The book is based on Frederic Bastiat’s famous 1850 essay What Is Seen And What Is Unseen, also translated as That Which Is Seen And That Which Is Not Seen. Bastiat’s essay (which I read a few months ago and commented on in a blog post) and Hazlitt’s book both examine the effects of various government interventions in the economy. Specifically, both authors show that for every intended, positive, seen effect that a government policy has, there is almost always an unintended, detrimental, unseen effect that inevitably comes along with it. Further, both authors come to the conclusion that when one takes all off these effects into account, one can see that the government economic policies considered almost always harm the economy as a whole.

To be brief with this blog post I’ll just say that Bastiat’s essay is shorter and, in my opinion, more educational and enjoyable than Hazlitt’s book. (I am sure that there are people who would disagree, but it is not my objective here to prove them wrong. I am just stating my view for anyone who might be interested.) Thus, if you are only going to read one of the two works I recommend that you do not read Hazlitt’s “Economics in One Lesson” and do read Bastiat’s classic essay “That Which Is Seen and That Which Is Not Seen” instead.

While you are at it I also recommend Frederic Bastiat’s 1850 essay The Law, which I also thought was a very good read.

Now I will comment on Hazlitt’s political views that he expressed in “Economics in One Lesson” by comparing them to the political views Bastiat expressed in “The Law.” Most of Hazlitt’s book consisted of the economic critiques of government policies mentioned previously. He did not make any libertarian rights-based arguments against these policies that I recall, but instead argued against them purely by examining their economic effects on various groups of people. At multiple points throughout the book, however, Hazlitt paused from his critiques to make it clear to his audience that he was not opposed to all government action:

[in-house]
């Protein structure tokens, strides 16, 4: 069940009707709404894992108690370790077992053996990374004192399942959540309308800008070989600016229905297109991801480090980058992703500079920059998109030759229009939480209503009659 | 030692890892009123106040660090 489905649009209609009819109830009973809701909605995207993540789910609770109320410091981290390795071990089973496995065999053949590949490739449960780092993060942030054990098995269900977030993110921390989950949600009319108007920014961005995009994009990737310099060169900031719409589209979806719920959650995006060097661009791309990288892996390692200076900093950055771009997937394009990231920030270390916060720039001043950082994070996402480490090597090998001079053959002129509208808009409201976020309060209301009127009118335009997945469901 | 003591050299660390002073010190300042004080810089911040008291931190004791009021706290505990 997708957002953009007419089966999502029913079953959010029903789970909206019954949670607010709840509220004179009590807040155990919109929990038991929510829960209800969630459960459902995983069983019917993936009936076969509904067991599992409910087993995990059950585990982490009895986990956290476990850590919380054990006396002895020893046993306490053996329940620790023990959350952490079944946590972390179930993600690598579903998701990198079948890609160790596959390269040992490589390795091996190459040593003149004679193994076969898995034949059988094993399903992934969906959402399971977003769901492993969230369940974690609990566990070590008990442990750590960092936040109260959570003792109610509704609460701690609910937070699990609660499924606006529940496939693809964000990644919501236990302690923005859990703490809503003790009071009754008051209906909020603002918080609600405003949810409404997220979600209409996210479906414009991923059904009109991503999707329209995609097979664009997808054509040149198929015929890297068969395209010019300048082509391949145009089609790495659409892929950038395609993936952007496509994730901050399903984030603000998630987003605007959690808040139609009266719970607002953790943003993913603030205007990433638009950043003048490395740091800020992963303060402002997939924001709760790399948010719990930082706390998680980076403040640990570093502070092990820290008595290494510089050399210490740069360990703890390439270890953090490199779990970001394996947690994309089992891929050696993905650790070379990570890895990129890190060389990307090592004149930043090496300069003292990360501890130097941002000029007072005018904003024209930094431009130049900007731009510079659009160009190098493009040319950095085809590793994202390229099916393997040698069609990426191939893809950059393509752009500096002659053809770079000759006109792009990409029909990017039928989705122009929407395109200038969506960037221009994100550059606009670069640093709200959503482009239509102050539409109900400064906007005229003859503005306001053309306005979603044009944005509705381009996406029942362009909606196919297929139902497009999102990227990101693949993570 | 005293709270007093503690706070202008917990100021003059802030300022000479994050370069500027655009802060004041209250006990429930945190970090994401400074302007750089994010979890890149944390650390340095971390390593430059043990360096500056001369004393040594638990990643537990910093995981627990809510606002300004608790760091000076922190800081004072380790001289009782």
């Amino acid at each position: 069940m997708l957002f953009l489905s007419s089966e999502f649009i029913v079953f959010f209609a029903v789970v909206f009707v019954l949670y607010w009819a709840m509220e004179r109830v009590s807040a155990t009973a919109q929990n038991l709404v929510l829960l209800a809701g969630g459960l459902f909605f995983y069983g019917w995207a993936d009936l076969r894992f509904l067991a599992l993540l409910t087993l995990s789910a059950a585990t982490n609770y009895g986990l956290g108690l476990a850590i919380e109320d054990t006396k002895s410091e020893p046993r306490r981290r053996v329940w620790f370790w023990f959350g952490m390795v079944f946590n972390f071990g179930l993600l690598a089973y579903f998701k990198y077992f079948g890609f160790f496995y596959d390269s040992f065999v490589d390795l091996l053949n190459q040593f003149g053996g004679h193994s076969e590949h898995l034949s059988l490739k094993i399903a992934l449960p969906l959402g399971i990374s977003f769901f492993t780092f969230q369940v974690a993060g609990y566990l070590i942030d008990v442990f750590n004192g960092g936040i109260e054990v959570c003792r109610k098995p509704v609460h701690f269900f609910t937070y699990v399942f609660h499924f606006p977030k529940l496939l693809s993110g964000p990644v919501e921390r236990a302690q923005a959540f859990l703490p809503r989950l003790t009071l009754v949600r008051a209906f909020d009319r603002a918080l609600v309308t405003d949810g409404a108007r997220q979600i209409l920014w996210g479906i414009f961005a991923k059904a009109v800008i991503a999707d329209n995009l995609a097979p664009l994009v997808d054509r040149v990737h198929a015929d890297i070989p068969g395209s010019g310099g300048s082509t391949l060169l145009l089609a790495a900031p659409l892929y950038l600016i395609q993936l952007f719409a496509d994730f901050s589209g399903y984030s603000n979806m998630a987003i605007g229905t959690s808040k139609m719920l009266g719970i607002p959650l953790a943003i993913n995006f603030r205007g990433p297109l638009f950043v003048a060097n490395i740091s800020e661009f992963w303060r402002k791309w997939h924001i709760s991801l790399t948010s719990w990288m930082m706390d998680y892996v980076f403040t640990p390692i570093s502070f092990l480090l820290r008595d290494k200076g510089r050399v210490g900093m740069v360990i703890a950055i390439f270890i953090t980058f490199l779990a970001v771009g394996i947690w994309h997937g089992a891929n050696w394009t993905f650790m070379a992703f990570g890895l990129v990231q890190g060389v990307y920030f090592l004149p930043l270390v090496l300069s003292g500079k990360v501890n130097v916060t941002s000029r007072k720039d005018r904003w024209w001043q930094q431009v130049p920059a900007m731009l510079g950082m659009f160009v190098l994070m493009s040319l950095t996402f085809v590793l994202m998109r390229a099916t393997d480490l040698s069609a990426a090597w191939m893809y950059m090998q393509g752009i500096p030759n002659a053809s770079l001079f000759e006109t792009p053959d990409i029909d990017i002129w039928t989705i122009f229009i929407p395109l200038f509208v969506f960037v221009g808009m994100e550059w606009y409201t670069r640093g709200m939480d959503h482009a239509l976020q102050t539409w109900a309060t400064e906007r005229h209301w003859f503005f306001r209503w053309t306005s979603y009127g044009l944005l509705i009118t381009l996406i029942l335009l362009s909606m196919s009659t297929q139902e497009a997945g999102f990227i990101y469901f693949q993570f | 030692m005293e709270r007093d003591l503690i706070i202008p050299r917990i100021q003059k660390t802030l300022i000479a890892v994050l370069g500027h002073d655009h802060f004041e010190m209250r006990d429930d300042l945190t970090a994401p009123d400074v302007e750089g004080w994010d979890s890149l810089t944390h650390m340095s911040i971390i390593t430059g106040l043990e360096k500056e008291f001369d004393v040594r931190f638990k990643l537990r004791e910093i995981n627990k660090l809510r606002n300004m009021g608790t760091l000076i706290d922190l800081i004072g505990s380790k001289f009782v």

A certain amount of public spending is necessary to perform essential government functions. A certain amount of public works—of streets and roads and bridges and tunnels, of armories and navy yards, of buildings to house legislatures, police, and fire departments—is necessary to supply essential public services. With such public works, necessary for their own sake, and defended on that ground alone, I am not here concerned. I am here concerned with public works considered as a means of “providing employment” or of adding wealth to the community that it would not otherwise have had.

While both Bastiat and Hazlitt are regarded as classical liberals, Bastiat, unlike Hazlitt, did not explicitly express his support of a limited coercive government in the manner that Hazlitt did above, at least not in either of his two essays that I read. On the contrary, Bastiat’s political views seemed to be entirely anarchical except for the fact that he explicitly supported something which he called a “government.” Specifically, Bastiat expressed his support of a “government whose organized force was confined only to suppressing injustice.”

In my blog post on Bastiat’s “The Law” I replied to his statement about his notion of a “just government.” I argued that what Bastiat meant by a “government” is not something that we would consider a “government” by today’s definition. I argued that if Bastiat was indeed using the term “government” to refer to a voluntarily-funded organization, as opposed to an organization that coercively imposes taxes on people, then perhaps despite his explicit support of “government,” we could still consider him an anarchist. The term “philosophical anarchist” may be a more appropriate term to describe Bastiat to distinguish him from other theorists, such as Gustave de Molinari, who described how market mechanisms could provide “governmental” services in a free, anarchical, market society.

Hazlitt’s words quoted above make it clear that he was not an anarchist. His words make it clear that the government he supported was not the possibly “voluntary government” that Bastiat may have supported, but rather was a coercive monopolistic government that imposes involuntary taxes on people much like the many governments that rule people across the globe today.